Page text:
what’s more important? Priorities, or prioritising?
September 15, 2009
Prioritising. Or “-izing.” Now there’s a word to conjure with. The Text Pixie waves her magic wand and – hey presto! –
Hmm. Hey presto what? No one knows. Because if you miss a prioritised task, who knows what will happen.
Prioritising is a word that can get you in a lot of trouble. It’s an idea that can get you in a lot of trouble. Years ago I almost didn’t get a job I was interviewing for – which was already my own job – because (as one of the interviewers told me later) one of the interviewers (not the one who told me) didn’t like my answer to one of the questions. The question was: “How do you prioritise work with conflicting deadlines?”
I think I said something like: “Well, I have a to-do list you know! You always know which jobs are the most urgent, because they are on deadline, and I do the job with the most pressing deadline. But I do the preparation work on the longer-term projects, and I make sure I fire off any emails or messages or do whatever has to be done to keep the other balls in the air, so that people can be answering my queries or printing the other thing while I do the non-negotiable priority items against their deadlines. Basically it all gets done on time.” I was writing and editing a weekly newspaper page at the time, among other general corporate tasks, which necessarily involved a lot of meetings (which, as they were so high-priority, invariably had to go on for two hours: a sure sign of importance), so I knew from a deadline all right. I was also a single working mother of three. So I knew from time management too. And I knew where everything was in the flat, and I never missed a work deadline.
Well, my reply didn’t impress this guy. To this day I’m not sure what it was I should have said. Probably it had to do with charts and Excel spreadsheets. In fact, a more detailed answer, had I known at that stage of my career how to articulate it, would have involved breaking projects down into their component tasks and dependencies, so that each step becomes apparent as the precursor of the next step. There was the brutal fact of having to keep a flotilla of sets of these dependencies afloat alongside one another, so that the emails and meeting agendas could be fired off in time. I’d also have said something about planning backwards from the deadline, rather than forwards according to how much time you’d like each step to take. This is something the managers in that organisation never seemed to do; if they had, they wouldn’t have been asking for “urgent” leaflets a week before their project launches, would they?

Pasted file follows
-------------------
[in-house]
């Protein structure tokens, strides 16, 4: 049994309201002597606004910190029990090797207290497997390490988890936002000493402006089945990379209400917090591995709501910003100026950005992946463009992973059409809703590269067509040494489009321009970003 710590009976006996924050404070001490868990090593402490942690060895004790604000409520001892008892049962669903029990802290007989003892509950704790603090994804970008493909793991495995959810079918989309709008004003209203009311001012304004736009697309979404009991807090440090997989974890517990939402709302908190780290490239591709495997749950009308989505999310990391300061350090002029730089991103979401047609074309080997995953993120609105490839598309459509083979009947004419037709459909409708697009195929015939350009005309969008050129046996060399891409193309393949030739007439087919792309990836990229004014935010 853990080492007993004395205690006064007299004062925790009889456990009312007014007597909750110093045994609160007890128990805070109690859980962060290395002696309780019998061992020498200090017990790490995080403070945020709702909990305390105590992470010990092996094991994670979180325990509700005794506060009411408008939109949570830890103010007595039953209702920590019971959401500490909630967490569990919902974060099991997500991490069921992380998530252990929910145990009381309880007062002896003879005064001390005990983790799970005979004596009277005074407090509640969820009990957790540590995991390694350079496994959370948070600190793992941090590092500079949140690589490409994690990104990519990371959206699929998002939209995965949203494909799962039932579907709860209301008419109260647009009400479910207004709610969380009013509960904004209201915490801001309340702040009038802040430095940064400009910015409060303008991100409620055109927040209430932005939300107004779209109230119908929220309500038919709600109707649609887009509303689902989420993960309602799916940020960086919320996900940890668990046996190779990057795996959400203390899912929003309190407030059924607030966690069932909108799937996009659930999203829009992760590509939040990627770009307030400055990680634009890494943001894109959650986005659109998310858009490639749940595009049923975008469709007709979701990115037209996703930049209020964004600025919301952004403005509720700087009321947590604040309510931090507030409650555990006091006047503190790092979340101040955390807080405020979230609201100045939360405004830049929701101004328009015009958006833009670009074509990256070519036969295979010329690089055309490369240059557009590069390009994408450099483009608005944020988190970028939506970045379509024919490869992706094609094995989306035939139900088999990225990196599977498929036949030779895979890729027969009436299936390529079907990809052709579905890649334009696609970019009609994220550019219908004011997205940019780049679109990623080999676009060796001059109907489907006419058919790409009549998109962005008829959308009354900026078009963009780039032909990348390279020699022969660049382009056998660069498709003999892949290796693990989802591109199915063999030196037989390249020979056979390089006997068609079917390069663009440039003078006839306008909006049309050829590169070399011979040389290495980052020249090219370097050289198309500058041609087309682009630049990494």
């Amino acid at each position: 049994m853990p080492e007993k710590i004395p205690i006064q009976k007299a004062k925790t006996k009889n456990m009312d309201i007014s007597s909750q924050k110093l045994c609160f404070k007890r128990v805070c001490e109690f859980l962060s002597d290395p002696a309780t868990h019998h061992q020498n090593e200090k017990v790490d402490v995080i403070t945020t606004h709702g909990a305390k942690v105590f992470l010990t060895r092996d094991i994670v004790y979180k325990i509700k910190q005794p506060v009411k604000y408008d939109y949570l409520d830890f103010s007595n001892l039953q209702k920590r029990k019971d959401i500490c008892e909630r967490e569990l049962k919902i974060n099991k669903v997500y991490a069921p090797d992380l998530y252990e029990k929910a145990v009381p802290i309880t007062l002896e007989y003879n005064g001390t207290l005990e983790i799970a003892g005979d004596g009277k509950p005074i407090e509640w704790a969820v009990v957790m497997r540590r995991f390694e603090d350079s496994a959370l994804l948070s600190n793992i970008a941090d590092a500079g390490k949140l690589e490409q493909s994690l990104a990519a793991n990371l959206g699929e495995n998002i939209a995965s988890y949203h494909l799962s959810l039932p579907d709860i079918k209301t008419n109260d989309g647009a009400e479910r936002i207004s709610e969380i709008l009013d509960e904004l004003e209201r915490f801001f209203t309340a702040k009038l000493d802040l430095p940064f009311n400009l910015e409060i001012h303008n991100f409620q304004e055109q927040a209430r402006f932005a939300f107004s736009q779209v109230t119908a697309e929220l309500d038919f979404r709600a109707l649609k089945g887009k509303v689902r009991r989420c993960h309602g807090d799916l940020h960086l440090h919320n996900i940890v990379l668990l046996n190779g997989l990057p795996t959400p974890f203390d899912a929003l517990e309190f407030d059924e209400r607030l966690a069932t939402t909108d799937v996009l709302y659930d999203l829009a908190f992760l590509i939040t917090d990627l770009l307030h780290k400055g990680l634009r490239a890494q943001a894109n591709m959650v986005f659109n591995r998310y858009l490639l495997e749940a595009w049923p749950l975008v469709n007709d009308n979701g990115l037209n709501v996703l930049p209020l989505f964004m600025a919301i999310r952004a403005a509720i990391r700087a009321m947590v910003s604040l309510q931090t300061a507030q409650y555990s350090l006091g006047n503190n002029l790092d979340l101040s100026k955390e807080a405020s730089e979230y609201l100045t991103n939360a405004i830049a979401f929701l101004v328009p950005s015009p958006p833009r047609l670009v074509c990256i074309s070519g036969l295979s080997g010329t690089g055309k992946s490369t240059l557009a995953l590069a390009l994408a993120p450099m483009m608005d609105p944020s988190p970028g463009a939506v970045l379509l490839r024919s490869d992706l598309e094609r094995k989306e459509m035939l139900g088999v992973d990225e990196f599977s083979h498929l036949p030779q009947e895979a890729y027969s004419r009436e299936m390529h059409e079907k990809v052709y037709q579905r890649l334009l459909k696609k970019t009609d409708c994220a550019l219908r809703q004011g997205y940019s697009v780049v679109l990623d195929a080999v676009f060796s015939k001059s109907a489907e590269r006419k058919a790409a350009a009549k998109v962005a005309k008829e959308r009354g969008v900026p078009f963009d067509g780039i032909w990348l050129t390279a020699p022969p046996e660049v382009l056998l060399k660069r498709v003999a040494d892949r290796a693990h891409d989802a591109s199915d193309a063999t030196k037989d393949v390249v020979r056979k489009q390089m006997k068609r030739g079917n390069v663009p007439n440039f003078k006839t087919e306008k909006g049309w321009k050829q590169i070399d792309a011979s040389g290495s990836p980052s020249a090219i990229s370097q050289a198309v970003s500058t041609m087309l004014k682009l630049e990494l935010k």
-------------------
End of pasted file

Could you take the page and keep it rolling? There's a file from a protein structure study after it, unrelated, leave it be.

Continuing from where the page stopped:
I’ve carried that moment of terrible, slashing-with-the-sword-of-truth “feedback” with me ever since (note that it didn’t teach me anything, since no one said what it was they had expected of me),
But today I came across something that reassures me hugely, and it is from a source I really respect. I had forgotten how much I love the 43 Folders blog. Here’s what he says about prioritising, and I think you should rad the rest of his post as well:
I think priorities are simple to understand precisely because their inﬂuence is so staggeringly clear and unavoidable to behold, then act upon. Ready for this one?
A priority is observed, not manufactured or assigned. Otherwise, it’s necessarily not a priority.
Got that? You can’t “prioritize” a list of 20 tasks any more than you can “uniqueify” 20 objects by “uniqueness,” or “pregnantize” 20 women by “pregnantness.” Each of those words means something.
An item is either unique or it is not. A woman is either pregnant or she is not. An item is either the priority or it is not. One-bit. Mutually exclusive. One ring to rule them all.
Why all the fussiness, Mr. Fussy?
When most people say, “prioritize,” I think they really mean to say, “force-rank” – to assign n items one and only one position between “1” and “n.” Right? So, yes, there’s one “#1” and one “#7,” et cetera. But that’s not “priority,” and that’s why you probably have at least one task on your version of a to-do list that has been ““” for more than a month.
I’ll leave you to it. Make sure you don’t miss your lunch, though.